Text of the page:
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rynner2Offline
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PostPosted: 26-01-2014 19:17    Post subject: Reply with quote

Chobham 'mini-tornado lifted cats in air'

A "mini-tornado" brought down trees, damaged property and even lifted cats in the air, an eyewitness has said.
People living in Chobham in Surrey said the wind hit the area at about 17:00 GMT on Saturday.
The storm is also reported to have swept through Kent and Sussex. One person said it was "like something out of a Steven Spielberg film".

About 13,000 customers were left without power in Kent, Sussex and Surrey after storms on Saturday.
On Sunday, UK Power Networks said the number had been "significantly reduced", although about 1,100 customers were still affected.

Fire crews from East and West Sussex said they took dozens of weather-related calls on Saturday afternoon and early evening.
Surrey Fire and Rescue said its control room took a series of calls reporting fallen trees and damaged roofs across the county.

Shirley Blay, who keeps horses at the Jolly Blossom Stables on Station Road, Chobham, told BBC Surrey: "It was a mini-tornado, I can't describe it as anything less.
"It started with very heavy rain, hailstones and very strong wind and all of a sudden, the wind was very, very strong, to the point of lifting roofs.
"Stable roofs were shaking and lifting and my granddaughter went to make a feed up for the pony and the shed she was in lifted.
"She jumped out of it and it just shattered, it was thrown backwards and broke into four pieces. Shocked

"We've got four feral cats in the yard and they were being lifted off the ground - about 6ft off the ground - they just went round like a big paper bag."
She said the people and animals who were caught up in the storm were uninjured.

A spokesman from Valgrays Animal Rescue in Warlingham said: "It was like something out of a Steven Spielberg film.
"The sky went black, hailstones the size of 50 pence pieces hammered down on the ground, bouncing back off the ground so high.
"Our fencing, which was only just put up, shattered and span around on the ground. Thunder and the lightning was horrific.
"This came and went within 10 minutes, it was like a whirlwind - just swept through our village and left leaving damage everywhere."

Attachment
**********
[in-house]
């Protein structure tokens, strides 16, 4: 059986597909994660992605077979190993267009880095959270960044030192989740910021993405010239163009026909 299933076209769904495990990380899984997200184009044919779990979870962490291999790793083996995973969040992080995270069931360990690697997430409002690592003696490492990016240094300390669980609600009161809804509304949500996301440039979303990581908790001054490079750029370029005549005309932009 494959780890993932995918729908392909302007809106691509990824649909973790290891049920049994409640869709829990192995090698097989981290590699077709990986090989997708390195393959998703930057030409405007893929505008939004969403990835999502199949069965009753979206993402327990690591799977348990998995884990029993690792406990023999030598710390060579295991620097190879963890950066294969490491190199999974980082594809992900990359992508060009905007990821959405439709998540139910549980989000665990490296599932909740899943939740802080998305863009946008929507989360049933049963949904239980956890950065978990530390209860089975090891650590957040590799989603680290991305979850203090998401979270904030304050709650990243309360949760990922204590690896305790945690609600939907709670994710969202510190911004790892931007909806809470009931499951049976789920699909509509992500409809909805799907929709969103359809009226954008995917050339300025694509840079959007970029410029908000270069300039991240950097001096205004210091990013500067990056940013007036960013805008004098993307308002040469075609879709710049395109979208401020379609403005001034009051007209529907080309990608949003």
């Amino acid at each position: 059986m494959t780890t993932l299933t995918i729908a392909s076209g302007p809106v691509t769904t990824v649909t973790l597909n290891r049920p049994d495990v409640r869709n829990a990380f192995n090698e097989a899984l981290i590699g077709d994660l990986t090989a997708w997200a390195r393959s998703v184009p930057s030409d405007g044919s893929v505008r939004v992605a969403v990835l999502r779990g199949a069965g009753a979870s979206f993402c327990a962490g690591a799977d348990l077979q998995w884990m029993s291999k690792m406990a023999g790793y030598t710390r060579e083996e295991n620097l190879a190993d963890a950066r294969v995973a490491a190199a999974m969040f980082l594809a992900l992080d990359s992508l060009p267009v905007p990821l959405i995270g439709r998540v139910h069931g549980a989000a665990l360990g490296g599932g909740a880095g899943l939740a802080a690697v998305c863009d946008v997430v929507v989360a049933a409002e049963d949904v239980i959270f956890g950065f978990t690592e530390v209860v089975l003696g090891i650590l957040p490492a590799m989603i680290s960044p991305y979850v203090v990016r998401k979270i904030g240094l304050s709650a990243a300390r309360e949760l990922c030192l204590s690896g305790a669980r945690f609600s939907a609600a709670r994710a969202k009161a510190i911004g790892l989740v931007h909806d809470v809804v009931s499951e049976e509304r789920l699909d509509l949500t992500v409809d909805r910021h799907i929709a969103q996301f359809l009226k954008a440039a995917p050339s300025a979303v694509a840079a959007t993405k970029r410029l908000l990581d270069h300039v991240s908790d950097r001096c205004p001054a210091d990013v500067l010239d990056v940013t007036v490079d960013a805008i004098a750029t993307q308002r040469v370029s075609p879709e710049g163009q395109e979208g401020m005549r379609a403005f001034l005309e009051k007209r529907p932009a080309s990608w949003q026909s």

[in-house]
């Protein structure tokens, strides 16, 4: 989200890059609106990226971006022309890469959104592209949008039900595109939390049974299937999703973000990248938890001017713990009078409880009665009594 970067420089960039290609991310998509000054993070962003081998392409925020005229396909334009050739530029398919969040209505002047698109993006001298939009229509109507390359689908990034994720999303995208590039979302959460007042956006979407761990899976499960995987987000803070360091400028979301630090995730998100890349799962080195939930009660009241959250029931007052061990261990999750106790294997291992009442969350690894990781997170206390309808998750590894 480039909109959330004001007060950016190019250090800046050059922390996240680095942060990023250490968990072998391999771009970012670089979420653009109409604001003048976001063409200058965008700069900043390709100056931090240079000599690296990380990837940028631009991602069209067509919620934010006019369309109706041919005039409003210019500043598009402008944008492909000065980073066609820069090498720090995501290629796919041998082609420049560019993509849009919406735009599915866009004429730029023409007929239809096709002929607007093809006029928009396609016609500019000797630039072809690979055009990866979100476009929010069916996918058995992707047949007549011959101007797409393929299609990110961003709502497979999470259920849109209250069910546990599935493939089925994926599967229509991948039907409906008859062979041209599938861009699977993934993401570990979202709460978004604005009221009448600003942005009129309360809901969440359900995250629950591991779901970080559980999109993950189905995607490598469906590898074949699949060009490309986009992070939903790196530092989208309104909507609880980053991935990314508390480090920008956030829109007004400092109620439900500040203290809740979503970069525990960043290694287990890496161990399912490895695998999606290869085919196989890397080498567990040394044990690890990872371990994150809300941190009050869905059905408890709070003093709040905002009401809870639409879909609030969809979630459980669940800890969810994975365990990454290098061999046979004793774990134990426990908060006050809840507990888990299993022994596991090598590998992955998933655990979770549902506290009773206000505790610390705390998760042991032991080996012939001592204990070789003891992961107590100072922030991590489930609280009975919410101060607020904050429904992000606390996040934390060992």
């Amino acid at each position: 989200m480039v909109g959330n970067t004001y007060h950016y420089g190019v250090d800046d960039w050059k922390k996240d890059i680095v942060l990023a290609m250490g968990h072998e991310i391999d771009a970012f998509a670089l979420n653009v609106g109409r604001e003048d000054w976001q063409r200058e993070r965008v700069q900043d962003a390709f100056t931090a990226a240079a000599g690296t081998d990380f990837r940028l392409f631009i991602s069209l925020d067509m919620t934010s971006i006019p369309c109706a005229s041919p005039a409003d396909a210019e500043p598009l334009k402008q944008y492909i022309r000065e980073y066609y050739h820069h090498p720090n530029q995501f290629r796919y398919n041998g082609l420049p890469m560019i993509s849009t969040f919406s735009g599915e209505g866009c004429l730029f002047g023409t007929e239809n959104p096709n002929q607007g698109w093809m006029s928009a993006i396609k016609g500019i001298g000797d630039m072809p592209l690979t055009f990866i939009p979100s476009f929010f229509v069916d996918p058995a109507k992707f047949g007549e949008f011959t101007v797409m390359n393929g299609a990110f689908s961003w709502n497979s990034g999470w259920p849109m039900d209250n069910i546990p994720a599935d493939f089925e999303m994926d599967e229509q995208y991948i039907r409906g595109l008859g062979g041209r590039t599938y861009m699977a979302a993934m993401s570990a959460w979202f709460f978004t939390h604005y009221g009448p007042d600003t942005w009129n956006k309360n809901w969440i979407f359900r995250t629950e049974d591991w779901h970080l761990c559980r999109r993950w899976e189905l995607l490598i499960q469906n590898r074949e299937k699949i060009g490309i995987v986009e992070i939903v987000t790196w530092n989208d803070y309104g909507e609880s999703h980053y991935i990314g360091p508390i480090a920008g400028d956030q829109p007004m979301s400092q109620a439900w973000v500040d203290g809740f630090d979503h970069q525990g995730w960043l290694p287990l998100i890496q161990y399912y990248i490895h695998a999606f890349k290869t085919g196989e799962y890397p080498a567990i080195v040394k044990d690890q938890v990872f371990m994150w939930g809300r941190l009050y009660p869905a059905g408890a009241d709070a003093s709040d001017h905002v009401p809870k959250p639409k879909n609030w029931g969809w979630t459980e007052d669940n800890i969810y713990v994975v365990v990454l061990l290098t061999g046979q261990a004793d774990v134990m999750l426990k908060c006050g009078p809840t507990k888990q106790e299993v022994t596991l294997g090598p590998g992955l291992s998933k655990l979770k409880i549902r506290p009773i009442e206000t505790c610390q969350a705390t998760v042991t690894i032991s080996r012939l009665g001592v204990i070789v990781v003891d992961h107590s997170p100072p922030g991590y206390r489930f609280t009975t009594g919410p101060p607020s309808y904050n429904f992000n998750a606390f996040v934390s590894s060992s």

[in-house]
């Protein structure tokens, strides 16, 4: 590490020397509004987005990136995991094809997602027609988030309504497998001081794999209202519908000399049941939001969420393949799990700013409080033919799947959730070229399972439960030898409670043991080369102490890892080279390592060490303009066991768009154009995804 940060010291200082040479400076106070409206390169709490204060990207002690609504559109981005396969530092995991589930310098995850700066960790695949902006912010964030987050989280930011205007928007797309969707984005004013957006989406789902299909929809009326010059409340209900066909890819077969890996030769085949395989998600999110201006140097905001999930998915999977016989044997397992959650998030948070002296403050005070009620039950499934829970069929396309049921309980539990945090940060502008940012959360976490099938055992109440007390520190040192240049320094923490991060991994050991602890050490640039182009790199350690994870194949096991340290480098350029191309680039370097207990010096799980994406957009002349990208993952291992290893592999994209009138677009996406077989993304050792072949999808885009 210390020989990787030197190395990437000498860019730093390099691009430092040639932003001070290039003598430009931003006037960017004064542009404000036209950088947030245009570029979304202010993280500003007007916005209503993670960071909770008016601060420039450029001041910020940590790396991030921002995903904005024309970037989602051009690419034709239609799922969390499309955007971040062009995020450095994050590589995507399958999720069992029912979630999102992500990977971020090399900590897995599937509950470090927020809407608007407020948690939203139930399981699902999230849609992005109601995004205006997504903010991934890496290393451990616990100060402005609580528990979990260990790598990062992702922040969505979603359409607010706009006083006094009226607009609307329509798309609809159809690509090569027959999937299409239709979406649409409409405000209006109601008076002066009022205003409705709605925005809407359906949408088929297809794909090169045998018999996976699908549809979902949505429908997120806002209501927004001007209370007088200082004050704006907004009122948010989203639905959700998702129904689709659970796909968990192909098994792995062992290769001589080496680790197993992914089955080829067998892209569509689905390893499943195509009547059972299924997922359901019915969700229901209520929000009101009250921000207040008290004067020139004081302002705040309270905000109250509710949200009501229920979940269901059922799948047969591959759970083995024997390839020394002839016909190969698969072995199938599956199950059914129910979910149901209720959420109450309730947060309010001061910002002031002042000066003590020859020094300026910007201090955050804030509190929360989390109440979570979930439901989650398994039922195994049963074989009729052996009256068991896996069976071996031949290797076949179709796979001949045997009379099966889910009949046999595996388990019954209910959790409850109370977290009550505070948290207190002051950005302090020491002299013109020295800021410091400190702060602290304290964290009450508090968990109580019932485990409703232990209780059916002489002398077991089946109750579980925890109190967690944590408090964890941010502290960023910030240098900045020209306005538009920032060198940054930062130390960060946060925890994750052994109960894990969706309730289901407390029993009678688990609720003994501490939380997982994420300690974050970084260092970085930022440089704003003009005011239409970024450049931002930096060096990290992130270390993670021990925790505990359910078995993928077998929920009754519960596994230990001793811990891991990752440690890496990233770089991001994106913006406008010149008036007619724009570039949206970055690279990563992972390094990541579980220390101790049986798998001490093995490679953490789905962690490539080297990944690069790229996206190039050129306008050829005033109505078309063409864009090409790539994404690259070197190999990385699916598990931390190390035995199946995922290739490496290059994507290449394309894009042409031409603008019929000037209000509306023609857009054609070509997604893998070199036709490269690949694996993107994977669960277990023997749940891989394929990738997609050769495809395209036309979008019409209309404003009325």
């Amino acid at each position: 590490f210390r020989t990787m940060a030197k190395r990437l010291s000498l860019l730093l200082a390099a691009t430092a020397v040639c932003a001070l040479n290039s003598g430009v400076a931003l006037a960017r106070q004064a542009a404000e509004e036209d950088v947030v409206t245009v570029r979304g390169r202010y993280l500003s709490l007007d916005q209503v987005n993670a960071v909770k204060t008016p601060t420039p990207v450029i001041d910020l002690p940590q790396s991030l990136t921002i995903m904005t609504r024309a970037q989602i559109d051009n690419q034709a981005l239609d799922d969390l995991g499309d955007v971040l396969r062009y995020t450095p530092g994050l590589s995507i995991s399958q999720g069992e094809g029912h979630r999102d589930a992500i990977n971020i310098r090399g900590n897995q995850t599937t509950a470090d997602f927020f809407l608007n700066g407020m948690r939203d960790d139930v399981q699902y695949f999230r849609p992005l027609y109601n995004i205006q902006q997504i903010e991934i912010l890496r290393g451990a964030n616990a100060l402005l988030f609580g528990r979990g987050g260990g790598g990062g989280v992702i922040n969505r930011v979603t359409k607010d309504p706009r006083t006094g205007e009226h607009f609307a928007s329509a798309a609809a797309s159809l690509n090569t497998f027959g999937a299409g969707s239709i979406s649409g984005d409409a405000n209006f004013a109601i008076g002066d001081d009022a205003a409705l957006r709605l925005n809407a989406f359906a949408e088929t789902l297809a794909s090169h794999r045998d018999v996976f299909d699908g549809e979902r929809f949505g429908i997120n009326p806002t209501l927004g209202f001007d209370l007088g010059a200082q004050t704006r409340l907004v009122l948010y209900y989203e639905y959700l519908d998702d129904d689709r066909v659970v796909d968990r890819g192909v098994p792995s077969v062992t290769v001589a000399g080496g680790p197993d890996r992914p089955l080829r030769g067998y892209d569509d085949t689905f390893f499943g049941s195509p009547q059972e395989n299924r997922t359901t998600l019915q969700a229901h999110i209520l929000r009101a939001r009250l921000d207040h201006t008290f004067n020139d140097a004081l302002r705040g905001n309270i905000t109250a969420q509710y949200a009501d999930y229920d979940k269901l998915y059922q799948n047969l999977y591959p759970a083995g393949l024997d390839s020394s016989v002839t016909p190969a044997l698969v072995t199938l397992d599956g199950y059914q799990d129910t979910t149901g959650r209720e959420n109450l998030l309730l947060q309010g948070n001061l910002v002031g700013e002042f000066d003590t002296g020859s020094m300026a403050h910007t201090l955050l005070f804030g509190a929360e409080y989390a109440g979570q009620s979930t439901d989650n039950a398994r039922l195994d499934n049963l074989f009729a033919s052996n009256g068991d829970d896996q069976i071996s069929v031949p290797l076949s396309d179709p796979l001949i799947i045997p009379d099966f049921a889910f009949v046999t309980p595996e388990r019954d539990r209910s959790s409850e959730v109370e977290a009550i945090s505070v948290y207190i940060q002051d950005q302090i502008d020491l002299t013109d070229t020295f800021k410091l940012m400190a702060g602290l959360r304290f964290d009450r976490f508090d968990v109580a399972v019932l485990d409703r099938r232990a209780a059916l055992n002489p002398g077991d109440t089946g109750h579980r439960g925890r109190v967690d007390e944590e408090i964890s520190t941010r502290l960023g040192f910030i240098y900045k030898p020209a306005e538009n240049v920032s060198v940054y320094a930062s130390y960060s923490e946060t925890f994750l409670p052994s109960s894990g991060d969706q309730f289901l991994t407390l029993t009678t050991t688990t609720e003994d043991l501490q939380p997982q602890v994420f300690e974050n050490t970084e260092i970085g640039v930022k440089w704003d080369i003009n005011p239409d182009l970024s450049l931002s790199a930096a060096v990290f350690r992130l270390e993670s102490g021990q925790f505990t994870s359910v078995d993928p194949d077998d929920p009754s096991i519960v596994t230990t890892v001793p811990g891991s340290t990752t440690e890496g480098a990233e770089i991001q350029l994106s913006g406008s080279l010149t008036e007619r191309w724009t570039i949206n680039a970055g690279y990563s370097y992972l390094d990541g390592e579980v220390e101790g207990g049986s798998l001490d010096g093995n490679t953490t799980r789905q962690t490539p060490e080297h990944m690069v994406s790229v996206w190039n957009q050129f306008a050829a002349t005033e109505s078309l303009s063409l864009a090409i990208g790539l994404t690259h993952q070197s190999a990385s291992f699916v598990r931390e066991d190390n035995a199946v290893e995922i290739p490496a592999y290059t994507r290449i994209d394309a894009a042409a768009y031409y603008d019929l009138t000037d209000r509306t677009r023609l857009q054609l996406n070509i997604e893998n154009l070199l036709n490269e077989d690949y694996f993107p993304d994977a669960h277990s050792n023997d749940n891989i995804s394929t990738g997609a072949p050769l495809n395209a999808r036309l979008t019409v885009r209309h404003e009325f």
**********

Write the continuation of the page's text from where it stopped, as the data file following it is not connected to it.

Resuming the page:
Steve Wyles, from Hunton in Kent, said: "A mini-tornado hit us at just after 5:15pm.
"It lasted less than five minutes but it brought down power cables and lifted the roof off an 80ft by 20ft barn over an oak tree and dumped it 70ft away in a field. Shocked
"As the wind hit I had the front door open and it was too strong for me to close it.

"We had an impromptu fire display from the power cables that lasted several hours and we are aware of at least one dog that was electrocuted by stepping in a puddle."

Laura Gilchrist from the BBC Weather Centre said: "Eye witness descriptions and photos of the damage suggest that an isolated small tornado could well have occurred in Chobham, however without an expert visiting the site or footage or photos of the tornado itself, it cannot currently be confirmed that a tornado was responsible."

http://www.bbc.co.uk/news/uk-england-25902371
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ramonmercadoOffline
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PostPosted: 27-01-2014 23:36    Post subject: Reply with quote

Not just cats in the air.

Quote:
Peterborough 'flying shed': Man injured sheltering from storm
http://www.bbc.co.uk/news/uk-england-cambridgeshire-25916453

Bus shelter damaged by flying shed during storm in Peterborough

The man was treated by ambulance staff and helicopter medics at the scene

A cyclist was knocked out by a "flying shed" as he sheltered from a storm, in what paramedics described as a "bizarre collision".

The man, in his 40s, was injured as he waited in a bus stop in London Road, Peterborough.